Hospitals call in riot squad
Nurses struggling to cope with violent psychiatric patients
GARDAI wearing riot gear are being drafted in to deal with an upsurge of violence in our psychiatric hospitals.
The revelation was made in a disturbing new report which revealed that hundreds of psychiatric nurses have been forced to retire because of growing violence, stress and staff cuts.
The situation has become so bad that hospitals are now forced to hire private security firms because of the threat caused by violent male patients.
A new report from the Psychiatric Nurses Association (PNA) published yesterday -- 'A Mental Health Service in Crisis' -- painted a frightening picture of violent, out-of-control patients causing havoc in psychiatric hospitals across the country.
It found that there had been no fewer than 30 assaults on staff in just one hospital -- St Ita's, Portrane, Co Dublin -- this year alone.
The report also revealed that hospitals were forced to call in gardai in riot gear to deal with violent disturbances. However, it declined to say where these incidents happened.
Private security firms were employed in Ennis; at St Ita's in Portrane; St Brendan's on Rathdown Road in Dublin and at Naas hospitals.
In Tallaght, an elderly patient was stabbed and there were 51 assaults on staff working in St Brendan's in the first half of the year.
Gardai in riot gear have been called to acute and secure facilities. In Ennis, one patient is guarded around the clock.
"This is largely due to the absence of a regional secure unit in the west and the continuing shortage of adequate staff numbers," the report said.
It added that a serial rapist deemed a danger to women is being "secured" by guards, pending the outcome of legal procedures which would enable him to be transferred to the Central Mental Hospital in Dundrum, Dublin.
Last week, a patient set fire to a unit in Tallaght Hospital, leaving two nurses with burns and suffering from smoke inhalation, PNA general secretary Des Kavanagh said.
There has been an overall 20pc increase in suicides, up from 424 in 2008 to 527 last year, which is putting mental-health services under severe pressure.
A total of 11,966 people attended accident and emergency units because of self-harm. Some 2,500 of these had attempted self-harm previously.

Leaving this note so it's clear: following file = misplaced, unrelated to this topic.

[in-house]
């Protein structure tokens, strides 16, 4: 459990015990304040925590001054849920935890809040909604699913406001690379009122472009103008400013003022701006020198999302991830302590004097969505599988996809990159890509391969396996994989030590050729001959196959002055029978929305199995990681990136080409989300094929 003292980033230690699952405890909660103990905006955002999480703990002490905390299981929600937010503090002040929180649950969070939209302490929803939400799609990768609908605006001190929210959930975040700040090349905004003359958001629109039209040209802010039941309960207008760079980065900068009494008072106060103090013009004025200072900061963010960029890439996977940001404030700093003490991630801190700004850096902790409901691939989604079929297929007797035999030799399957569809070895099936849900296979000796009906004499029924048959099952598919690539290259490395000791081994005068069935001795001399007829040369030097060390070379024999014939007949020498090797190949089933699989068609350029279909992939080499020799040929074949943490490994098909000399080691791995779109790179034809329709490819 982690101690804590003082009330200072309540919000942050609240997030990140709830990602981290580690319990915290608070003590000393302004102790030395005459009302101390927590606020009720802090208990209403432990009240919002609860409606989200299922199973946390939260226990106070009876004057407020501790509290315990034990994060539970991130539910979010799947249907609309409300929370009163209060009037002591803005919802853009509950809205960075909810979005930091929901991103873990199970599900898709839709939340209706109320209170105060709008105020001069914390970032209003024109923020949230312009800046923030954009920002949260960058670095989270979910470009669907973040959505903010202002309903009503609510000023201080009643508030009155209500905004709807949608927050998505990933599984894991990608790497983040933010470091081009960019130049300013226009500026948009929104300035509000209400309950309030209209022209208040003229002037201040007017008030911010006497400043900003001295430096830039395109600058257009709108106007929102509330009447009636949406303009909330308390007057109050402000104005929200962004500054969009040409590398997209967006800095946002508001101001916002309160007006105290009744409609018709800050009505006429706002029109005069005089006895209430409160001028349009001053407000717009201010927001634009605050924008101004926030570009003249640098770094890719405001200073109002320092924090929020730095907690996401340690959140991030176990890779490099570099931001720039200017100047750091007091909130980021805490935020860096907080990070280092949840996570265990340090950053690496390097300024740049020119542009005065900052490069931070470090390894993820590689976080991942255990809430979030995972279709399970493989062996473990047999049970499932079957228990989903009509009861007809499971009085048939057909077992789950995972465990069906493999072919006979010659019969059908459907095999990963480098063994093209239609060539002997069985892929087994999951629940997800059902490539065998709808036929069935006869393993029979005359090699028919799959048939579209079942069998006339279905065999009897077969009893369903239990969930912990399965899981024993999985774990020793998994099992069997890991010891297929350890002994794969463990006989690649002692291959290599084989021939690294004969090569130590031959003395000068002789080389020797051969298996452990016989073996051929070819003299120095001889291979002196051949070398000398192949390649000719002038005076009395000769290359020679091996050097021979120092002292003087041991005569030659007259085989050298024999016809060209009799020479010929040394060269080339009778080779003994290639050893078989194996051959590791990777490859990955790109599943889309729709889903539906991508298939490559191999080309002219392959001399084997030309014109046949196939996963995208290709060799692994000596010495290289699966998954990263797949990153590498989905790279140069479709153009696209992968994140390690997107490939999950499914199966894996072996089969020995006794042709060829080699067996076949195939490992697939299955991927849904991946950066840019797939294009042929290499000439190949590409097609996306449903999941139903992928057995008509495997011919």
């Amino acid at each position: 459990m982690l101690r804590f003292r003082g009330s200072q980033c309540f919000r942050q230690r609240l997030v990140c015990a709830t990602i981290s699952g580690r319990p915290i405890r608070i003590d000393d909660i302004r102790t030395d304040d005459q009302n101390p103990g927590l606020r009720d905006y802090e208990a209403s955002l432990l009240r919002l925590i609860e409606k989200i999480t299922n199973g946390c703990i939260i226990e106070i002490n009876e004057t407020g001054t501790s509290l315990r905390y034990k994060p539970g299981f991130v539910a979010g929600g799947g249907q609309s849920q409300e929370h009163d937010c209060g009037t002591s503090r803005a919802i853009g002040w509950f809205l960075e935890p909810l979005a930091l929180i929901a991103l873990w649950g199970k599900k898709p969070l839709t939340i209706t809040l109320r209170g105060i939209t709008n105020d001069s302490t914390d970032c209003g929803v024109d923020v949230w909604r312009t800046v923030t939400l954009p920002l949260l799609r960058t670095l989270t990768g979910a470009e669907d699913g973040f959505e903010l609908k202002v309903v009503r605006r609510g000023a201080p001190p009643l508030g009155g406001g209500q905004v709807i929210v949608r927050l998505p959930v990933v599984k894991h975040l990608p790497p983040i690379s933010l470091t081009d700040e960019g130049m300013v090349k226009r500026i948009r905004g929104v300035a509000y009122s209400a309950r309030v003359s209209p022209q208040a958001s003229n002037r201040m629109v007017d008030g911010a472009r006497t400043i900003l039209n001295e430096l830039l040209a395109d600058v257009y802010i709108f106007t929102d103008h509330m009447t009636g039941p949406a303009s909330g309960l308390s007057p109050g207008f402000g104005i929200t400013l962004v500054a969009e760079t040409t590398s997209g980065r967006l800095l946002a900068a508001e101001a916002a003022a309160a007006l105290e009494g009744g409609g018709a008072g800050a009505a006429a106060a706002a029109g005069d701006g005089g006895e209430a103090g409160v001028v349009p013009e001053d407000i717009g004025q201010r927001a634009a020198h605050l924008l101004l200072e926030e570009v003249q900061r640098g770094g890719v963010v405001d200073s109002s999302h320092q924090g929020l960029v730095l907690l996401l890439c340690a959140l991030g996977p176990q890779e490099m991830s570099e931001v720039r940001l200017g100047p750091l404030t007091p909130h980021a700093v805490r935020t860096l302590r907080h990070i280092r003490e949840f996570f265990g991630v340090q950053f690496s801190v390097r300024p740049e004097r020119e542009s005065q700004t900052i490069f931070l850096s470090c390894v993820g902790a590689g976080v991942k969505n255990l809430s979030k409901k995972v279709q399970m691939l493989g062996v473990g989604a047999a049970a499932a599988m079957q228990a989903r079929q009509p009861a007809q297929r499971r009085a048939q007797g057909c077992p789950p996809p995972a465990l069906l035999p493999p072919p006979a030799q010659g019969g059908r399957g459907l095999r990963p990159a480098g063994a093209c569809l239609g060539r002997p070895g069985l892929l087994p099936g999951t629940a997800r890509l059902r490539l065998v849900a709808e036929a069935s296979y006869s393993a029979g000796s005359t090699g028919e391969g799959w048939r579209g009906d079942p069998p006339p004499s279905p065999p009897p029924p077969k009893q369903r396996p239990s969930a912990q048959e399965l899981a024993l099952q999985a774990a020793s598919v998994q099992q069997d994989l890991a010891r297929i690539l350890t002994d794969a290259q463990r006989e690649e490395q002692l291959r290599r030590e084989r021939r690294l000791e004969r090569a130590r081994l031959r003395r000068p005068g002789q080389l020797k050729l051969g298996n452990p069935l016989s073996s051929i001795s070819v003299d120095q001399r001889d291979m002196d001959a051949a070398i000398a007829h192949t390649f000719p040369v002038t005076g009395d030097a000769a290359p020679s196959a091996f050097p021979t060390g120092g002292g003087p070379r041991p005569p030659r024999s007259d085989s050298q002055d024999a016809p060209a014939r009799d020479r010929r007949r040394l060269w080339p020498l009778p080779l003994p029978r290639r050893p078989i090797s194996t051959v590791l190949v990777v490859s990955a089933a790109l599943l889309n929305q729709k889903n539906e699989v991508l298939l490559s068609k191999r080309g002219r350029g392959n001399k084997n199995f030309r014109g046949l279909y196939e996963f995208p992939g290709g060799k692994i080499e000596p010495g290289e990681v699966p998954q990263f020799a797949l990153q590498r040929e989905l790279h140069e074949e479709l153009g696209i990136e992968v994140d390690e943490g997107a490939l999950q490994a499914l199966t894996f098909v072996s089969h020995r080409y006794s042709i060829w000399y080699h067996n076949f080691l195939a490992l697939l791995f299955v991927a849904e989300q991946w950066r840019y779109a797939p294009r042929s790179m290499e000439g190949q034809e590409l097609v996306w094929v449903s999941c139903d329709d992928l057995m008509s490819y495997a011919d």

Mr Kavanagh said a total of 596 nurses who retired last year had not been replaced because of the public sector recruitment freeze. He claimed that mental-health services were in "freefall" because of staff cuts.
"Our ability to respond to the needs of patients is being undermined because we don't have enough staff," he said.
"In society, there's a huge increase in suicides and self-harm in A&E. There are levels of violence we haven't seen before.
"It's a frightening environment to come into an acute unit suffering from a bipolar disease, only to find that there's a violent person causing havoc.
"We are depending on calling in the gardai and have had gardai come into our units in riot gear. We have had security personnel who are assigned on to our units to provide secure care."
The PNA said many patients were now too afraid to come into psychiatric hospitals.
"They're afraid what's going to happen to them. It's a terrifying environment for people whose recovery is being hampered," Mr Kavanagh said.
"The intention of mental services is to provide an environment where patients can recover. They can't recover in those circumstances."
The PNA estimates that another 250 psychiatric nurses will retire this year. Non-replacement has resulted in a large number of posts remaining vacant and the gaps are being filled using overtime and expensive agency nurses.
Last month, it emerged that 1,314 assaults were recorded in psychiatric services run by the HSE during 2009 -- a 36pc increase in just three years.
The Health Service Executive (HSE) said the increase could be explained after the introduction of a new incident-reporting system. It added that the hiring freeze was introduced 14 months ago and that nurses who retired before this time would have been replaced.
Agreement had been reached with the Department of Finance to hire up to 100 nurses this year, a spokeswoman said, adding that a move from institutional to community-based care would result in fewer staff being required.